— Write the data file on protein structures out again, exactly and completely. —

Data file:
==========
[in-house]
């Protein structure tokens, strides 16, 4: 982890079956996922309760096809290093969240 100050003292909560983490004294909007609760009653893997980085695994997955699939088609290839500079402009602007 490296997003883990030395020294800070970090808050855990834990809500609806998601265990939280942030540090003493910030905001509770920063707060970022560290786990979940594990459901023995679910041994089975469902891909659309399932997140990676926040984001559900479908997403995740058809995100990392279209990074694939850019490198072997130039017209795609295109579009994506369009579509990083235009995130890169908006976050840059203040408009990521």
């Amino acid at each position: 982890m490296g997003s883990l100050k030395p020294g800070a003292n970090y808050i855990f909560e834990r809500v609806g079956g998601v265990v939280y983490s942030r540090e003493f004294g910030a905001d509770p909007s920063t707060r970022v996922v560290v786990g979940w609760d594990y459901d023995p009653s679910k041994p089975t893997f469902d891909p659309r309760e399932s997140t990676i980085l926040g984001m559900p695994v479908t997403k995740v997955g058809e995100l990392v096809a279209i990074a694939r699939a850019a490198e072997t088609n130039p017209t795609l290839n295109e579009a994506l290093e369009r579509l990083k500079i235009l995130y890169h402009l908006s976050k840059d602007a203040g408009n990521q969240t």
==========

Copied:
[in-house]
């Protein structure tokens, strides 16, 4: 982890079956996922309760096809290093969240 100050003292909560983490004294909007609760009653893997980085695994997955699939088609290839500079402009602007 490296997003883990030395020294800070970090808050855990834990809500609806998601265990939280942030540090003493910030905001509770920063707060970022560290786990979940594990459901023995679910041994089975469902891909659309399932997140990676926040984001559900479908997403995740058809995100990392279209990074694939850019490198072997130039017209795609295109579009994506369009579509990083235009995130890169908006976050840059203040408009990521």
């Amino acid at each position: 982890m490296g997003s883990l100050k030395p020294g800070a003292n970090y808050i855990f909560e834990r809500v609806g079956g998601v265990v939280y983490s942030r540090e003493f004294g910030a905001d509770p909007s920063t707060r970022v996922v560290v786990g979940w609760d594990y459901d023995p009653s679910k041994p089975t893997f469902d891909p659309r309760e399932s997140t990676i980085l926040g984001m559900p695994v479908t997403k995740v997955g058809e995100l990392v096809a279209i990074a694939r699939a850019a490198e072997t088609n130039p017209t795609l290839n295109e579009a994506l290093e369009r579509l990083k500079i235009l995130y890169h402009l908006s976050k840059d602007a203040g408009n990521q969240t």